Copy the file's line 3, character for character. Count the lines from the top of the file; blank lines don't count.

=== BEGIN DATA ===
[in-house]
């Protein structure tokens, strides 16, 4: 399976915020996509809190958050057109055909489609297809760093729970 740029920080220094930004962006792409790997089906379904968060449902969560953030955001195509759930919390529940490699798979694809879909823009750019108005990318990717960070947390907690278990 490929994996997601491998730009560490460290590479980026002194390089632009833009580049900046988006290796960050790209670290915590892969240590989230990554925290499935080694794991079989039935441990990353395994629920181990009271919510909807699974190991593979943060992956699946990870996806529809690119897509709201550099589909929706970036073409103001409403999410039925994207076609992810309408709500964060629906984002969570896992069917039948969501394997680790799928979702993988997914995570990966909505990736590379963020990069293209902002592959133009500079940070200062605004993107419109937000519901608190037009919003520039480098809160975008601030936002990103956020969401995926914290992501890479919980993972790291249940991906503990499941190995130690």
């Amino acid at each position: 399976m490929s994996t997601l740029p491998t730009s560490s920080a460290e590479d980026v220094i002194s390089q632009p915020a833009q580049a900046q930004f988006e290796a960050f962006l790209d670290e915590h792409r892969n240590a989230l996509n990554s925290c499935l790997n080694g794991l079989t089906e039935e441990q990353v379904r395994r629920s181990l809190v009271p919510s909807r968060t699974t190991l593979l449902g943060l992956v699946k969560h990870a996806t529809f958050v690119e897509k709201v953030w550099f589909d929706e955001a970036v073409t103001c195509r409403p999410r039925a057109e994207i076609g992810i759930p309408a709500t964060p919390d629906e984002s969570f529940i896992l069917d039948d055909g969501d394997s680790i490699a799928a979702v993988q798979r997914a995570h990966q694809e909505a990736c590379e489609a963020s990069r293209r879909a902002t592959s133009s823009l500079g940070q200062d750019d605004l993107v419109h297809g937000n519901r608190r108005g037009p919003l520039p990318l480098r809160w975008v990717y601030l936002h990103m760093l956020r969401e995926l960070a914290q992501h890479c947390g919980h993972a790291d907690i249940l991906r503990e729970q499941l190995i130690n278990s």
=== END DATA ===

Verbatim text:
């Amino acid at each position: 399976m490929s994996t997601l740029p491998t730009s560490s920080a460290e590479d980026v220094i002194s390089q632009p915020a833009q580049a900046q930004f988006e290796a960050f962006l790209d670290e915590h792409r892969n240590a989230l996509n990554s925290c499935l790997n080694g794991l079989t089906e039935e441990q990353v379904r395994r629920s181990l809190v009271p919510s909807r968060t699974t190991l593979l449902g943060l992956v699946k969560h990870a996806t529809f958050v690119e897509k709201v953030w550099f589909d929706e955001a970036v073409t103001c195509r409403p999410r039925a057109e994207i076609g992810i759930p309408a709500t964060p919390d629906e984002s969570f529940i896992l069917d039948d055909g969501d394997s680790i490699a799928a979702v993988q798979r997914a995570h990966q694809e909505a990736c590379e489609a963020s990069r293209r879909a902002t592959s133009s823009l500079g940070q200062d750019d605004l993107v419109h297809g937000n519901r608190r108005g037009p919003l520039p990318l480098r809160w975008v990717y601030l936002h990103m760093l956020r969401e995926l960070a914290q992501h890479c947390g919980h993972a790291d907690i249940l991906r503990e729970q499941l190995i130690n278990s």